Peripheral edema (PE) is commonly coupled with heart failure, restrictive cardiomyopathy, nephrotic syndrome, renal failure, and hypoproteinemia. Diuretics and/or limb elevation, although commonly prescribed to treat PE, are often insufficient to remove sufficient fluid to prevent complications. We assessed the ability of the calf muscle pump (CMP) stimulation to reverse PE.
Fluid volume was evaluated by air plethysmography in the right legs of 54 adult women (mean age 46.7 ± 1.5 years) following venous status assessment. Change in calf volume was assessed during 30 minutes of quiet sitting, followed by 30 minutes of sitting with CMP stimulation via micromechanical stimulation of the plantar surface.
Leg volume changes demonstrated a bimodal distribution. Leg volume decreased during quiet sitting in 56% of the study group, whereas in 44% of the group, significant lower leg fluid pooling was evident (increase in calf volume of 14.0 ± 0.3 mL/h). CMP stimulation reversed the fluid pooling in the edematous group (−2.7 ± 0.1 mL/h) and was able to accelerate fluid removal in the nonedematous group.
Approximately two fifths of adult women experience substantial pooling when their lower limbs are maintained in a dependent position. Lower-extremity edema exhibited by these women may primarily be due to inadequate calf muscle tone because exogenous stimulation of the CMP was sufficient to halt and reverse fluid pooling. Whether CMP stimulation would provide a means to treat PE in individuals with edema-related health complications, such as congestive heart failure, merits further investigation.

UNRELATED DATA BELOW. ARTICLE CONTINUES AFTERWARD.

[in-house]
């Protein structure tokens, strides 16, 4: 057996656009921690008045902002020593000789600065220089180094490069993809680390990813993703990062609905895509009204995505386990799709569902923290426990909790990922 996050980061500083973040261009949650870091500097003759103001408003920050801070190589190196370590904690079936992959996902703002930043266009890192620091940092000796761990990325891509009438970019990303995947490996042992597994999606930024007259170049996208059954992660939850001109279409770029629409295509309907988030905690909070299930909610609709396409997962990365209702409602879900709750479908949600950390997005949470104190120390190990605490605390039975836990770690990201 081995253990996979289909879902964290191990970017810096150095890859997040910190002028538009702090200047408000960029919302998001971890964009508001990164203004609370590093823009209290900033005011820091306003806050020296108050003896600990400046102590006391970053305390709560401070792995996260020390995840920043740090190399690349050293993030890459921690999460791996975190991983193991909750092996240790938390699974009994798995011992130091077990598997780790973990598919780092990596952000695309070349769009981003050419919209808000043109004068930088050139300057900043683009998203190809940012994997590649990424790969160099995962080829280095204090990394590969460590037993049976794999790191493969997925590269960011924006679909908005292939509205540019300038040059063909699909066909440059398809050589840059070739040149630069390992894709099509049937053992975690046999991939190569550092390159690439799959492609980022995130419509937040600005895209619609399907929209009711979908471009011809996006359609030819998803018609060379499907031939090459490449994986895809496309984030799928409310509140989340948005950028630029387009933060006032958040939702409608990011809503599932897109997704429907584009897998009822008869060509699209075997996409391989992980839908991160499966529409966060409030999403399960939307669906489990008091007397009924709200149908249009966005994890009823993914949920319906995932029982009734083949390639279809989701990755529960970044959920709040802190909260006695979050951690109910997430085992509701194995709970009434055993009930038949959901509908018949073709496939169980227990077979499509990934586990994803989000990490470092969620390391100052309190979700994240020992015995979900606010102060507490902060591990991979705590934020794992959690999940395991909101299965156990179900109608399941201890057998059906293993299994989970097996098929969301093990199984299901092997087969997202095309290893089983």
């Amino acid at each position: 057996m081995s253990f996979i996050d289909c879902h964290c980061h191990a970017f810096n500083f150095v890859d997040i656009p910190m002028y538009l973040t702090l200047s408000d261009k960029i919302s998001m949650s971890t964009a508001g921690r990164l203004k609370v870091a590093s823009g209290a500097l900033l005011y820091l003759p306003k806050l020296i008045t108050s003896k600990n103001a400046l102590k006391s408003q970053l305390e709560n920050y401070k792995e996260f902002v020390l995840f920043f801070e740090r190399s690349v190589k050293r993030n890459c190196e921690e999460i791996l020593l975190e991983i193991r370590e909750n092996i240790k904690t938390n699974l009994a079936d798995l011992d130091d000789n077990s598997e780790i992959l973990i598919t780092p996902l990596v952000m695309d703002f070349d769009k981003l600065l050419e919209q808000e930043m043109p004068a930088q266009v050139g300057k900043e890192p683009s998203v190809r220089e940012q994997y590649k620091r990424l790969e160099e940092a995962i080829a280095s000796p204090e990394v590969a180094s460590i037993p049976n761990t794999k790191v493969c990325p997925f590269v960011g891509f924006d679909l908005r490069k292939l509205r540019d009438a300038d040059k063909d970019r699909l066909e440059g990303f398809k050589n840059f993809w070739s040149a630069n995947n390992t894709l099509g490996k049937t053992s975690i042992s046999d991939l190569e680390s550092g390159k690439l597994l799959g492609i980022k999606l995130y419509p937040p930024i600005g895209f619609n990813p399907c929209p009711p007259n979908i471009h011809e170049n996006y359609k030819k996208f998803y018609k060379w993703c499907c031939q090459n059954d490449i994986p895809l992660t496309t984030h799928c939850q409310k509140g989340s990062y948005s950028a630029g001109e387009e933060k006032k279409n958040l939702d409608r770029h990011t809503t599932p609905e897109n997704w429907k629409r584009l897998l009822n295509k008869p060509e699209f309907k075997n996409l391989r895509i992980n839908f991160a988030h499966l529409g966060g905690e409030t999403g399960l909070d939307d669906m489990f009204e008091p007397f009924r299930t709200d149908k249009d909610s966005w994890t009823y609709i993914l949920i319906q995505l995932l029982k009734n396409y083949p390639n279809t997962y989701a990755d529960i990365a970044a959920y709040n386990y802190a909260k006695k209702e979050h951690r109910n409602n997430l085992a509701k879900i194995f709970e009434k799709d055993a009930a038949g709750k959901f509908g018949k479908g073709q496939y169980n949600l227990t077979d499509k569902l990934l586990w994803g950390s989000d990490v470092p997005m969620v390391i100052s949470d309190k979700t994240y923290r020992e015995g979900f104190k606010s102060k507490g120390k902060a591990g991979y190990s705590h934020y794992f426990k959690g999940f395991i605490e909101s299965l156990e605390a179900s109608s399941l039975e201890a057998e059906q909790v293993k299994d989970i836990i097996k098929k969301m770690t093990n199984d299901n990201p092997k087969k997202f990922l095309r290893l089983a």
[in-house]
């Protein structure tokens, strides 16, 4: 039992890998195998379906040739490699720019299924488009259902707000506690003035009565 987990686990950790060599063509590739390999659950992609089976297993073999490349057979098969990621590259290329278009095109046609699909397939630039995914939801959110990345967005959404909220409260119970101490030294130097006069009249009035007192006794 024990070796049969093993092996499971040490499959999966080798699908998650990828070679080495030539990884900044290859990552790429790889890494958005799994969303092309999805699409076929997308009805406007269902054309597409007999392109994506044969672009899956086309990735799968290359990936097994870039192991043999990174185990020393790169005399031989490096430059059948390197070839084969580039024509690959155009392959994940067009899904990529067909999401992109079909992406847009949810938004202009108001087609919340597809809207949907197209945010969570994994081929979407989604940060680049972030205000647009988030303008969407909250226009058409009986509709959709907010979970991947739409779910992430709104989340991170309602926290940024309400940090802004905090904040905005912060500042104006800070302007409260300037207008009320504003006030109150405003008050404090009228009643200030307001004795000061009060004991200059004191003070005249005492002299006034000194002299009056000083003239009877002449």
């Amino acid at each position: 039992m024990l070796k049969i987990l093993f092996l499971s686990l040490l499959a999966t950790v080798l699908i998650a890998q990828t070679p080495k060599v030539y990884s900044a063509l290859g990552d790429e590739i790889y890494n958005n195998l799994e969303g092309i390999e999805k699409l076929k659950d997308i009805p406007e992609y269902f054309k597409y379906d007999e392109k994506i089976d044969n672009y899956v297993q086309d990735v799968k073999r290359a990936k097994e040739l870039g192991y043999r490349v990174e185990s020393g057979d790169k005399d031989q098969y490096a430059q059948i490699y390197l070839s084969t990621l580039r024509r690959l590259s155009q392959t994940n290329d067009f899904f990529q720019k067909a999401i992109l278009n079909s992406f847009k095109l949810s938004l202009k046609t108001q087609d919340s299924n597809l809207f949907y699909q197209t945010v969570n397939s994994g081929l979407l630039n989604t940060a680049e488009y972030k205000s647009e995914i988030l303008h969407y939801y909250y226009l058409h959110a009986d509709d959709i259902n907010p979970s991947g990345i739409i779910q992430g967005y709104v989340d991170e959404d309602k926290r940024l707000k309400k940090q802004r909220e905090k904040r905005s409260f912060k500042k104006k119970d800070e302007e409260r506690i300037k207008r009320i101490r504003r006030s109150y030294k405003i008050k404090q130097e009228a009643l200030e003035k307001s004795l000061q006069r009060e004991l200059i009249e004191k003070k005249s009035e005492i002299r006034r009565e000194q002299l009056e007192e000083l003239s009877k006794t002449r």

Forty percent of women develop peripheral edema (PE) during quiet sitting. Stimulation of the calf muscle pump (CMP) reversed lower limb fluid pooling, implicating loss of calf muscle tone in the etiology of PE. CMP stimulation may be useful in the treatment of patients with cardiovascular diseases associated with PE.
Program in Biomedical Engineering (Ms Goddard), Decker School of Nursing (Dr Pierce), and Department of Bioengineering (Drs Pierce and McLeod), Binghamton University, Binghamton, New York.
Corresponding Author: Kenneth J. McLeod, PhD, Department of Bioengineering, Biotechnology Bldg, Binghamton University, Binghamton, NY 13902 (firstname.lastname@example.org)